Communitarianism or Populism?
THE ETHIC OF COMPASSION & THE ETHIC OF RESPECT
My title is meant to refer to a difference of emphasis, not to an irreconcilable opposition between two positions having nothing in common. The populist and communitarian traditions are distinguishable but historically intertwined; any account of those traditions and their contemporary significance has to do justice both to what unites them and to what sets them apart from each other. Populism is rooted in the defense of small proprietorship, which was widely regarded, in the 18th and early 19th centuries, as the necessary basis of civic virtue. Communitarianism has its intellectual antecedents in a sociological tradition, initially a conservative tradition, that found the sources of social cohesion in shared assumptions so deeply ingrained in everyday life that they don’t have to be articulated — in folkways, customs, prejudices, habits of the heart. Because both traditions shared certain common reservations about the Enlightenment, however, it has not always been easy to tell them apart. Nor has there seemed to be much point in this exercise. Both fell outside the dominant celebration of progress, and their agreement, on an issue of such importance, has made their differences seem trivial.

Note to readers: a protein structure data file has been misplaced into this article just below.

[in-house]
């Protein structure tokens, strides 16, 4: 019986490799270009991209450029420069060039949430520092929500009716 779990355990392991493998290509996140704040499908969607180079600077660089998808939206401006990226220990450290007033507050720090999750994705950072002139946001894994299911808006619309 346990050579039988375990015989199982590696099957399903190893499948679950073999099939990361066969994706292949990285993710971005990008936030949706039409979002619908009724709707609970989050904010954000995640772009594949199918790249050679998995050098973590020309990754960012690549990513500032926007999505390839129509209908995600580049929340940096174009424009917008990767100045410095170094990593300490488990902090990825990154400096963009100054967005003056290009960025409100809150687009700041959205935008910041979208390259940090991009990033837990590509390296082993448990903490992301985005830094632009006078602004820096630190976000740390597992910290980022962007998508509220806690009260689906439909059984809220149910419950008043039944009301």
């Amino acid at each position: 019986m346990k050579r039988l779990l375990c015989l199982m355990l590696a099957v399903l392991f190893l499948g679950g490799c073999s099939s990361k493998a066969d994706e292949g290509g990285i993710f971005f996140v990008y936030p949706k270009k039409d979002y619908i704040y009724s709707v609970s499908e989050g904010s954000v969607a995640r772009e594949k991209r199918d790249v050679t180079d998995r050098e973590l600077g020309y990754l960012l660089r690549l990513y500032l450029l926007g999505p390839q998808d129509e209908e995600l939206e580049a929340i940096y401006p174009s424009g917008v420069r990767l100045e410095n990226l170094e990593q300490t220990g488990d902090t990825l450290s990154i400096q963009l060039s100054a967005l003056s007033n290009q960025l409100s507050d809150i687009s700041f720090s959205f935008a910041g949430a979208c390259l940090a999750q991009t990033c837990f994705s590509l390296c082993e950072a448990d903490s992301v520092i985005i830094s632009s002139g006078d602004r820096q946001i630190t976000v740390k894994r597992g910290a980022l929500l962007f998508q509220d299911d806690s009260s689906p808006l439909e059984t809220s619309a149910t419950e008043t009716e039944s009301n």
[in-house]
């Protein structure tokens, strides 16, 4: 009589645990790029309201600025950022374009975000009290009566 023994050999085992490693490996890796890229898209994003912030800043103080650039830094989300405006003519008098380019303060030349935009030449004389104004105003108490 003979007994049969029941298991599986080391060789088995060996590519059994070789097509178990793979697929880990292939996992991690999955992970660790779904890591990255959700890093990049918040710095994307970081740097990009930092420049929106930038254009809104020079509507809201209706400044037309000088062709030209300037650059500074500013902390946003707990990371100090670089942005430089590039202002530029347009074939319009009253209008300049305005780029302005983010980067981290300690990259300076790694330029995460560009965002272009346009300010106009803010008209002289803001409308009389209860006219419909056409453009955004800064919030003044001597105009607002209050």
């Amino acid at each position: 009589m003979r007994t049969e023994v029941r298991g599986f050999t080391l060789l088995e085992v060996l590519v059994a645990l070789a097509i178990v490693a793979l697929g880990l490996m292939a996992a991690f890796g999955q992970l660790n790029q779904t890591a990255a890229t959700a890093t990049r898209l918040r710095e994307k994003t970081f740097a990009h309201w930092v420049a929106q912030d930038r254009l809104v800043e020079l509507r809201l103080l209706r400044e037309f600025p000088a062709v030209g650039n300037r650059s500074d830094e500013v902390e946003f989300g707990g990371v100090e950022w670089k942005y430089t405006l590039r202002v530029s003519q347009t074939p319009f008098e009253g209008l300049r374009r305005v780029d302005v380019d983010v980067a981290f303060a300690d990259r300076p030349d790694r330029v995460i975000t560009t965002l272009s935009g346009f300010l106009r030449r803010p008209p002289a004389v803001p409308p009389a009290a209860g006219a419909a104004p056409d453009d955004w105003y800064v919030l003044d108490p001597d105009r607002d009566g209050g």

If terms like populism and community figure prominently in political discourse today, it is because the ideology of the Enlightenment is visibly crumbling. The claims of universal reason are universally suspect. Hopes for a system of values that would transcend the particularism of class, nationality, religion, and race no longer carry much conviction. The Enlightenment’s reason and morality are increasingly seen as a cover for power, and the prospect that the world can be governed by reason seems more remote than at any time since the 18th century. The citizen of the world — the prototype of mankind in the future, according to the Enlightenment philosophers — is not much in evidence. We have a universal market, but it does not carry with it the civilizing effects that were so confidently expected by Hume and Voltaire. Instead of generating a new appreciation of common interests and inclinations — of the essential sameness of human beings everywhere — the global market seems to intensify the awareness of ethnic and national differences. The unification of the market goes hand in hand with the fragmentation of culture.